Keep Your Laws Off My Guitar

The Wall Street Journal has an important story today about a federal-government raid of Gibson Guitar plants in Memphis and Nashville. Our musically inclined readers know Gibson as the company behind the guitars played by legends like B.B. King, Jimmy Page, and Eric Clapton. 

What was Gibson’s crime? Turns out the feds went after Gibson for violating the Lacey Act, a law that could make you a federal criminal for violating “any foreign law — regardless of whether you knew of the foreign regulations.” A Gibson official maintains that they complied with the relevant law and, according to the Journal, suggested that the feds “are using the aggressive enforcement of overly broad laws to make the company cry uncle.” I am sure the Lacey Act experts will comment on the specific provisions that were allegedly violated and I will leave it to them to decide whether DOJ technically has a case here. What I can say with a fair amount of certainty is that the Gibson official has a point when he complains about overly broad laws. 

This particular case is emblematic of a much larger public-policy problem that a growing number of high-profile organizations and individuals, on the right and the left, have been highlighting. It is often called “over-criminalization,” but it might as well be thrown in with the problem of over-regulation and federal overreach. 

According to this Federalist Society study, the federal criminal code has exploded in recent decades. As of 2004, there were “over 4,000 offenses that carry criminal penalties in the United States Code. This is a record number, and reflects a one-third increase since 1980.” And we have no reason to believe the trend is slowing. Dodd-Frank included its own batch of criminal provisions. In recent months, Republicans Rep. Jim Sensenbrenner and Sen. John Cornyn jumped on the bandwagon to expand the reach of mail- and wire-fraud statutes and “fix” the honest-services-fraud law that has been a special nuisance to anyone who truly cares about federalism and liberty. 

Unfortunately, even the most well-intentioned criminal laws can have serious unintended consequences — for federalism, for liberty, and for our economy. The problem is especially acute when those laws have become so numerous and poorly worded that they fail to provide Americans fair notice of what conduct could make them a federal prisoner. According to a joint study by the Heritage Foundation and NACDL:

Members of the 109th Congress (2005–2006) proposed 446 criminal offenses that did not involve violence, firearms, drugs and drug trafficking, pornography, or immigration violations.  Of these 446 proposed non-violent criminal offenses, 57 percent lacked an adequate mens rea [criminal intent] requirement. Worse, during the 109th Congress, 23 new criminal offenses that lack an adequate mens rea requirement were enacted into law.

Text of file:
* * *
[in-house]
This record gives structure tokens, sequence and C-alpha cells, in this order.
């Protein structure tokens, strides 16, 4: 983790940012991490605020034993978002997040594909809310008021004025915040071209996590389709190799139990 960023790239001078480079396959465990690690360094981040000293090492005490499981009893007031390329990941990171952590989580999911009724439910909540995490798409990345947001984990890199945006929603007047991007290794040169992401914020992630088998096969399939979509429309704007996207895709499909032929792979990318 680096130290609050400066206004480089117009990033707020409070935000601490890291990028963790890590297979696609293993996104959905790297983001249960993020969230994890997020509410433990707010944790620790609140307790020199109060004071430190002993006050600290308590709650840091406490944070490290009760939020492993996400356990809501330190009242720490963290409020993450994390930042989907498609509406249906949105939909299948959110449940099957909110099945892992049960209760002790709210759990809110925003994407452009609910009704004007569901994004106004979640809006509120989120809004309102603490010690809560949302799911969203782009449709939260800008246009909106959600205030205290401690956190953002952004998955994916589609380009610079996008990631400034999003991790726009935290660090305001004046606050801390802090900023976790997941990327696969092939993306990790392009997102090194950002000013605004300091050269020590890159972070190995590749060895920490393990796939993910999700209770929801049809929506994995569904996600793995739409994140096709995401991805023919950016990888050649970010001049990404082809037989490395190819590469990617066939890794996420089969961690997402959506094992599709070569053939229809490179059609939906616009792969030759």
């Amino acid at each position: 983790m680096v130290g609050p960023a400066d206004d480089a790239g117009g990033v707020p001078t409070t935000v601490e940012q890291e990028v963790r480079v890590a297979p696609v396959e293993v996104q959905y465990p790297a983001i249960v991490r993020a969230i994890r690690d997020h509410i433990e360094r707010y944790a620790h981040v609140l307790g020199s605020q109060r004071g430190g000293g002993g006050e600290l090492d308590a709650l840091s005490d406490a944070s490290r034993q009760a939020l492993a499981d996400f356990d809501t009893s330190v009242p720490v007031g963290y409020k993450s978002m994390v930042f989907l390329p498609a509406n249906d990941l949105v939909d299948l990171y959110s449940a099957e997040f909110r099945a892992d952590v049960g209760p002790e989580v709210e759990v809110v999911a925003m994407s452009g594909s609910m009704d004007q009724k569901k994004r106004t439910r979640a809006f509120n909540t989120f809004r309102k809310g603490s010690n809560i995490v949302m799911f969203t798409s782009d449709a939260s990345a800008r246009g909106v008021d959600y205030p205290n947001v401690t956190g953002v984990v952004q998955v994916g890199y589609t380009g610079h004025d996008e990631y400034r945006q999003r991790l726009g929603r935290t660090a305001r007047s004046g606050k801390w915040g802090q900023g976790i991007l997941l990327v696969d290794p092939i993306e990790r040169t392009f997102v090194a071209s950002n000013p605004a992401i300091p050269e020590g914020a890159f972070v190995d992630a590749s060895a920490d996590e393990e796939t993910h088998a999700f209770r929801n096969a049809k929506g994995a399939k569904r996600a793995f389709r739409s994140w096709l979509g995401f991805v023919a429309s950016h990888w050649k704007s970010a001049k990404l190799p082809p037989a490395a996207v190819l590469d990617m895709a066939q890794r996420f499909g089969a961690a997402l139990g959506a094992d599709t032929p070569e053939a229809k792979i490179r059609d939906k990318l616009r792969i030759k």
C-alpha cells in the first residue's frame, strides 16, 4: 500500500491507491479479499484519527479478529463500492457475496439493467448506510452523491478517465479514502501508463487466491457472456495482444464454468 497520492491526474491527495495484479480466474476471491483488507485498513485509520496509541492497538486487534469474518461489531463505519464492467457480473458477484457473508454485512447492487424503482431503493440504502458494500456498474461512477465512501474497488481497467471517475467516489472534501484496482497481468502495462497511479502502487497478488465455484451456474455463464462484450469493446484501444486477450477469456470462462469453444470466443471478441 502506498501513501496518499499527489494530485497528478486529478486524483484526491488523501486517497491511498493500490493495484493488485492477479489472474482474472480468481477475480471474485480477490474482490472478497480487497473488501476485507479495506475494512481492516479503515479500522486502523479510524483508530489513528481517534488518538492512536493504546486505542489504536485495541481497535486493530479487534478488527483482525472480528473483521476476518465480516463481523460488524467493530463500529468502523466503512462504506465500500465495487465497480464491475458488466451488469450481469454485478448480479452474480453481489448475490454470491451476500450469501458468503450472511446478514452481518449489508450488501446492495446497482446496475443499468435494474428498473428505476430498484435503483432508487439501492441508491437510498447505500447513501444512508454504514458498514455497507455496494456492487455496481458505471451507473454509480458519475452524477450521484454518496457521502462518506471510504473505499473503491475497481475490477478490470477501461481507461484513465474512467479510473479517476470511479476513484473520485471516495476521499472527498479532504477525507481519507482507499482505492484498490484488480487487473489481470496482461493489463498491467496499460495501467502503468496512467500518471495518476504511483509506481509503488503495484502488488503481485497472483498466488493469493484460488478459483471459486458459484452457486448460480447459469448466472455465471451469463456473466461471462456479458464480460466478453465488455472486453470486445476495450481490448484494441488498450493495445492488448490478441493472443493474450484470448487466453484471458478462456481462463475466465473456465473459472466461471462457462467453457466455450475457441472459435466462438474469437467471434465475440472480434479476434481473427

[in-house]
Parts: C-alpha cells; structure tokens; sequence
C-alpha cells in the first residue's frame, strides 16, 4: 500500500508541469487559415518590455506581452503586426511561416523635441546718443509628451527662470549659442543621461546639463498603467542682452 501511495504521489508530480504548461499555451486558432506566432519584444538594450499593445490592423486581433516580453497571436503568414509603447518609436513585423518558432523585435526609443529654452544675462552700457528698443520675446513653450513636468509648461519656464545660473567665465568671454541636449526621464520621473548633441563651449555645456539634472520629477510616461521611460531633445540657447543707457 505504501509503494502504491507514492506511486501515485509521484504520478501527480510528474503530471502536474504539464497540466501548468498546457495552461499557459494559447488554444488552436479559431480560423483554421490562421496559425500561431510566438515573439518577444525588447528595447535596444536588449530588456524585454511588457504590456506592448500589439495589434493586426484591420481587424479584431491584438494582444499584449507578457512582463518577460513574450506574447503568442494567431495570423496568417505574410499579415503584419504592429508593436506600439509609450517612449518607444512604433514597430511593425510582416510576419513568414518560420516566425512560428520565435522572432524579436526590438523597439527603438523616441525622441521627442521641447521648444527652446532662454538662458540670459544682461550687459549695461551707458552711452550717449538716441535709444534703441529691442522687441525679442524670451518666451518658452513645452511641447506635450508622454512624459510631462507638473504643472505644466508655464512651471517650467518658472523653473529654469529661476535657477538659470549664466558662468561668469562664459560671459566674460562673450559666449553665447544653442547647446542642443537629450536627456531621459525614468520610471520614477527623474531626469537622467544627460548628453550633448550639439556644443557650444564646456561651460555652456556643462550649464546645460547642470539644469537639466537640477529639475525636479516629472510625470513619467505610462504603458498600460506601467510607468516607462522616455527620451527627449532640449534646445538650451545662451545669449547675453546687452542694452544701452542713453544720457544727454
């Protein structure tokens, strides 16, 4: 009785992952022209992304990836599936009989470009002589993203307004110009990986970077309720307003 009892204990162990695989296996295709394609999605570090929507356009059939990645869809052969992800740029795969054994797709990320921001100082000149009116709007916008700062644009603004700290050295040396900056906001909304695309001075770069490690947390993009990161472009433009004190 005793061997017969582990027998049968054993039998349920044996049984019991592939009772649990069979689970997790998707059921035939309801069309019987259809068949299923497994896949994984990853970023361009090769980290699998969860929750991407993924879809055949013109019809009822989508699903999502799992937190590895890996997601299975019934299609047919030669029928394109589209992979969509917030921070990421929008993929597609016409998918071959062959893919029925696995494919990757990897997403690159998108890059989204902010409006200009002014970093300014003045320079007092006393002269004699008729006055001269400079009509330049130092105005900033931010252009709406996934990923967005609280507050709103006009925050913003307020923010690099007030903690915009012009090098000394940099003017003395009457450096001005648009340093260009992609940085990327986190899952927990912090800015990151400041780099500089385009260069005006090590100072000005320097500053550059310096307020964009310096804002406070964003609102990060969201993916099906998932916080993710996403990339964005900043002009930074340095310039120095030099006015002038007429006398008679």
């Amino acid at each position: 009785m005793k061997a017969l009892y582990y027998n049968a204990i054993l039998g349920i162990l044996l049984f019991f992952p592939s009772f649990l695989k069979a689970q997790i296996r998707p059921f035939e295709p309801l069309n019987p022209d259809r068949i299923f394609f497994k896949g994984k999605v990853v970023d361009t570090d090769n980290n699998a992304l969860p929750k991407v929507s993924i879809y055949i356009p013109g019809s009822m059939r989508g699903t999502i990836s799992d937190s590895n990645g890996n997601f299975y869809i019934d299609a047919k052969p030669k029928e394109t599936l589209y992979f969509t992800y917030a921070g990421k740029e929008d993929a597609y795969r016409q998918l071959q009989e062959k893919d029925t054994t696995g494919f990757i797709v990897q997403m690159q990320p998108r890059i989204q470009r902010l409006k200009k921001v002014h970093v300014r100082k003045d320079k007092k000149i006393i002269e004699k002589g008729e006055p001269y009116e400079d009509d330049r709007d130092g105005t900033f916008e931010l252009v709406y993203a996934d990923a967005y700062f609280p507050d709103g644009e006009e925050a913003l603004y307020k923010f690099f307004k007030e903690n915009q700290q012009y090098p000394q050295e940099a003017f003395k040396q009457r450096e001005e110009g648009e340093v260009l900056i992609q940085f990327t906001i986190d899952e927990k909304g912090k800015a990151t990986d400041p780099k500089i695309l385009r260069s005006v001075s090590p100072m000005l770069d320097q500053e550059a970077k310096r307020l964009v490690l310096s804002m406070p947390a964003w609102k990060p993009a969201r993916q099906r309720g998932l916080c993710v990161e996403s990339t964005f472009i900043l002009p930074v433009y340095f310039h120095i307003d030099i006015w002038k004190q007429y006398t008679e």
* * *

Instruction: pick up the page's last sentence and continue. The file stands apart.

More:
Instead of using federal criminal law to protect legitimate interstate commerce, we now have a mess of federal criminal laws that capture ordinary human conduct and give federal prosecutors the ability to steer the private sector with the threat of criminal sanctions. (It is “Regulation by Prosecution,” as the Manhattan Institute put it.) I know I’ve quoted it before, but it is worth repeating this excellent quote from a recent opinion of Justice Scalia: 

We face a Congress that puts forth an ever-increasing volume of laws in general, and of criminal laws in particular. It should be no surprise that as the volume increases, so do the number of imprecise laws. And no surprise that our indulgence of imprecisions that violate the Constitution encourages imprecisions that violate the Constitution. Fuzzy, leave-the-details-to-be-sorted-out-by-the-courts legislation is attractive to the Congressman who wants credit for addressing a national problem but does not have the time (or perhaps the votes) to grapple with the nittygritty. In the field of criminal law, at least, it is time to call a halt.

Carrie Severino — Carrie Severino is chief counsel and policy director to the Judicial Crisis Network. Until March 2010, she was an Olin/Searle Fellow and a Dean’s Visiting Scholar at Georgetown Law Center. ...

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